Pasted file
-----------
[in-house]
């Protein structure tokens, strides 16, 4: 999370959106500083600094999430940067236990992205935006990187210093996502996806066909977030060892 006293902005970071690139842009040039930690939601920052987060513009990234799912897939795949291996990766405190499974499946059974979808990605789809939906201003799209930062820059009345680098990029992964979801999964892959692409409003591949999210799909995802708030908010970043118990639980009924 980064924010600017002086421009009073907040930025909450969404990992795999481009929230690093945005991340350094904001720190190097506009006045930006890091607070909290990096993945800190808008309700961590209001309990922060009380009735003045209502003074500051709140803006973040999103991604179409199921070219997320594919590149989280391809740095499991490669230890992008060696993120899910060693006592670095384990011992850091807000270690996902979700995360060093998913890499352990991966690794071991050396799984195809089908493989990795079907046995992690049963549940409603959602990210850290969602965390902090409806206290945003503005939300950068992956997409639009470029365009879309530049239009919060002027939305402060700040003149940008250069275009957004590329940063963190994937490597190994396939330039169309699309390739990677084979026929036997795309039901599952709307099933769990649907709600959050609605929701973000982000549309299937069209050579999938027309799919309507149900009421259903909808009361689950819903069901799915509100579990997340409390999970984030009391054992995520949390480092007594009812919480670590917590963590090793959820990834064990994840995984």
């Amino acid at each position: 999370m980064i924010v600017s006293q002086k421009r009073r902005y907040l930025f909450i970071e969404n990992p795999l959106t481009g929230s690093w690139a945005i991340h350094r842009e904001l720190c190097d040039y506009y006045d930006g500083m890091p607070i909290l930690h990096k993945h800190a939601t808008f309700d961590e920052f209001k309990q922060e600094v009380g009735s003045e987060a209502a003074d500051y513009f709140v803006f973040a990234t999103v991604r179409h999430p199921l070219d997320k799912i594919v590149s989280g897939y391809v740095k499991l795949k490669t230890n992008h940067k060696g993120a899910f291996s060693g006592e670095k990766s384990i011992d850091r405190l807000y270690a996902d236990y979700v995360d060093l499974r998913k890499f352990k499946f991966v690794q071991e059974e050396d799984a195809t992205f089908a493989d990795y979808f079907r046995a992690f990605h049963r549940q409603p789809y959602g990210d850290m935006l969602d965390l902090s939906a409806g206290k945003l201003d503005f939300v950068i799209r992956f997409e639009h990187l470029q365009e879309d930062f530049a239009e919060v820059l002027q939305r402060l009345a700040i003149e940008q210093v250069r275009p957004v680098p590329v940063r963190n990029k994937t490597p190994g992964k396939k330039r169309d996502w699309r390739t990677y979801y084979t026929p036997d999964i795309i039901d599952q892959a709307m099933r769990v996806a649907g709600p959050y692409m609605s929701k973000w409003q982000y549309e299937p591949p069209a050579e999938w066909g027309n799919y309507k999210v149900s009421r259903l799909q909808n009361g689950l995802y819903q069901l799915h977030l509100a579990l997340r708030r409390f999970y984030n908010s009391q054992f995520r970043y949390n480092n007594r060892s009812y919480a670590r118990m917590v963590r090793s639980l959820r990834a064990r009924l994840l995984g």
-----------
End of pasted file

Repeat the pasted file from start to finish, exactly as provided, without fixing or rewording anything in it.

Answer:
[in-house]
């Protein structure tokens, strides 16, 4: 999370959106500083600094999430940067236990992205935006990187210093996502996806066909977030060892 006293902005970071690139842009040039930690939601920052987060513009990234799912897939795949291996990766405190499974499946059974979808990605789809939906201003799209930062820059009345680098990029992964979801999964892959692409409003591949999210799909995802708030908010970043118990639980009924 980064924010600017002086421009009073907040930025909450969404990992795999481009929230690093945005991340350094904001720190190097506009006045930006890091607070909290990096993945800190808008309700961590209001309990922060009380009735003045209502003074500051709140803006973040999103991604179409199921070219997320594919590149989280391809740095499991490669230890992008060696993120899910060693006592670095384990011992850091807000270690996902979700995360060093998913890499352990991966690794071991050396799984195809089908493989990795079907046995992690049963549940409603959602990210850290969602965390902090409806206290945003503005939300950068992956997409639009470029365009879309530049239009919060002027939305402060700040003149940008250069275009957004590329940063963190994937490597190994396939330039169309699309390739990677084979026929036997795309039901599952709307099933769990649907709600959050609605929701973000982000549309299937069209050579999938027309799919309507149900009421259903909808009361689950819903069901799915509100579990997340409390999970984030009391054992995520949390480092007594009812919480670590917590963590090793959820990834064990994840995984």
């Amino acid at each position: 999370m980064i924010v600017s006293q002086k421009r009073r902005y907040l930025f909450i970071e969404n990992p795999l959106t481009g929230s690093w690139a945005i991340h350094r842009e904001l720190c190097d040039y506009y006045d930006g500083m890091p607070i909290l930690h990096k993945h800190a939601t808008f309700d961590e920052f209001k309990q922060e600094v009380g009735s003045e987060a209502a003074d500051y513009f709140v803006f973040a990234t999103v991604r179409h999430p199921l070219d997320k799912i594919v590149s989280g897939y391809v740095k499991l795949k490669t230890n992008h940067k060696g993120a899910f291996s060693g006592e670095k990766s384990i011992d850091r405190l807000y270690a996902d236990y979700v995360d060093l499974r998913k890499f352990k499946f991966v690794q071991e059974e050396d799984a195809t992205f089908a493989d990795y979808f079907r046995a992690f990605h049963r549940q409603p789809y959602g990210d850290m935006l969602d965390l902090s939906a409806g206290k945003l201003d503005f939300v950068i799209r992956f997409e639009h990187l470029q365009e879309d930062f530049a239009e919060v820059l002027q939305r402060l009345a700040i003149e940008q210093v250069r275009p957004v680098p590329v940063r963190n990029k994937t490597p190994g992964k396939k330039r169309d996502w699309r390739t990677y979801y084979t026929p036997d999964i795309i039901d599952q892959a709307m099933r769990v996806a649907g709600p959050y692409m609605s929701k973000w409003q982000y549309e299937p591949p069209a050579e999938w066909g027309n799919y309507k999210v149900s009421r259903l799909q909808n009361g689950l995802y819903q069901l799915h977030l509100a579990l997340r708030r409390f999970y984030n908010s009391q054992f995520r970043y949390n480092n007594r060892s009812y919480a670590r118990m917590v963590r090793s639980l959820r990834a064990r009924l994840l995984g």